The Spirit of Experimentation Is Rife at the Okanagan’s Red Rooster Winery

Winemaker Elaine Vickers channels her past to make the wines of the future.

Elaine Vickers, the winemaker at the Naramata Bench’s Red Rooster Winery, brings an uncommon occupational history to the world of wine. In her former life, Vickers was a cancer researcher in Vancouver, having earned a master’s degree in molecular biology from the University of Victoria. And while she also has a wealth of experience at wineries across the Okanagan, as well as a second graduate degree in oenology from the University of Adelaide, it is her experience researching and experimenting that Vickers channels in her wines.

At Red Rooster, where she has been the winemaker since 2019, Vickers oversees a flock of wines that run the gamut from traditional to radically experimental. On the traditional side, Red Rooster falls in (the front of the) line with neighbouring wineries by making excellent wines from grapes that have become standard throughout the Okanagan. There is an easy-drinking pinot gris (the most-planted white grape in the region), typically aromatic takes on the ever-popular Germanic gewürztraminer and riesling, and a really solid merlot that, at $23, punches well above its weight in that crowded category.



However, where things get experimental at Red Rooster is in Vickers’s ingenious use of distinctive production techniques on otherwise standard grapes—an underrated way to add complexity, and fun, to wines in an industry increasingly obsessed with the next niche grape and the most far-flung regions.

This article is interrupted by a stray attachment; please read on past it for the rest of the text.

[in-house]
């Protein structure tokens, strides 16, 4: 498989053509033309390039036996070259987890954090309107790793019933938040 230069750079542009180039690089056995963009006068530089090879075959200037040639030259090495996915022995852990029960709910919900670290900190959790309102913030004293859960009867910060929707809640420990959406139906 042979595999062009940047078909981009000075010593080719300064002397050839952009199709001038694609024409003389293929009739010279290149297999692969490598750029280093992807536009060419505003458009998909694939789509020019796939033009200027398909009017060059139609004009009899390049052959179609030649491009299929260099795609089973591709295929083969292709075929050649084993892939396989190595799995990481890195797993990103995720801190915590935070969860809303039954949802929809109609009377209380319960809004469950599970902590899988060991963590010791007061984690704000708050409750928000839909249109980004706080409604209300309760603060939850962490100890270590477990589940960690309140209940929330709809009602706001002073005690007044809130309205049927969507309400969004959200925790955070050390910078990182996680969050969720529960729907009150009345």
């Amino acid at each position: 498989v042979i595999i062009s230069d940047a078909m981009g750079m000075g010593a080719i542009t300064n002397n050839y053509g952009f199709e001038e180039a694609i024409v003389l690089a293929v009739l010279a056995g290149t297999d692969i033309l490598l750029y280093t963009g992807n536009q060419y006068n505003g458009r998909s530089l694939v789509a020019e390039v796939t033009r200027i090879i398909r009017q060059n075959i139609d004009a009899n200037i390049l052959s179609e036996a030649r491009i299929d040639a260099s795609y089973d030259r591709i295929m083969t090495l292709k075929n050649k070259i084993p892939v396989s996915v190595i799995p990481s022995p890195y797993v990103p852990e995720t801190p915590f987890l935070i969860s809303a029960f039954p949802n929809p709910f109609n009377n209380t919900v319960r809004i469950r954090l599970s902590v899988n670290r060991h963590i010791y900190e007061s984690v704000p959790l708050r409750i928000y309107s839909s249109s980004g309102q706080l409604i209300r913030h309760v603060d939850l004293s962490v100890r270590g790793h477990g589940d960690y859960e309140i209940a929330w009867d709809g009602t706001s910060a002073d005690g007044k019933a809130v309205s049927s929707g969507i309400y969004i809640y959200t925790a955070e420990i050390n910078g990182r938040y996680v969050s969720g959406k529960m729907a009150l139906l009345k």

It is not often, for example, that carbonic maceration, the fermentation technique popularized in France’s Beaujolais region, is used in the production of malbec, which makes up 40 per cent of Red Rooster’s 2020 Carbonic Merlot Malbec. Carbonic maceration, which creates intracellular fermentation by covering a sealed vessel of whole, intact bunches and filling it with carbon dioxide, famously produces a light, juicy wine. When produced in this way, malbec’s notoriously robust tannins are softened, resulting in a bright, food-friendly wine that still shows the grape’s rustic brambly qualities.


Malbec is also the star of Red Rooster’s Sparkling Rosé, one of very few examples in the world. Analogous in flavour to bubbly made from the traditional grapes (pinot noir and chardonnay), this wine is made with the same techniques as in the production of champagne. The result is somewhere between lambrusco and champagne, displaying ample red fruit qualities with a touch of brioche.

The final trick up Vickers’s sleeve is the sur lie (on lees) aging used in the production of Red Rooster’s 2020 Sur Lie Chardonnay. This technique is traditionally used in the production of muscadet, as well as sparkling wines and chardonnays from both the Old World and the New, but it has fallen out of favour as winemakers veer toward “cleaner,” pure-fruit expressions. Here, it adds a depth of complexity (sur lie aging contributes to the buttery profile many prefer) often missing in chardonnay from the northerly Okanagan. In the case of this wine, the sur lie aging brings the chardonnay to a happy middle, where rather than buttery, the palate leans tropical, with ample amounts of melon, pineapple, and almond.


Red Rooster’s standout wines, all made thanks to Vickers’s experimentation with production techniques on typical Okanagan grapes, are sure to appeal to traditionalists and iconoclasts alike. And all it took was two graduate degrees and a career as a cancer researcher.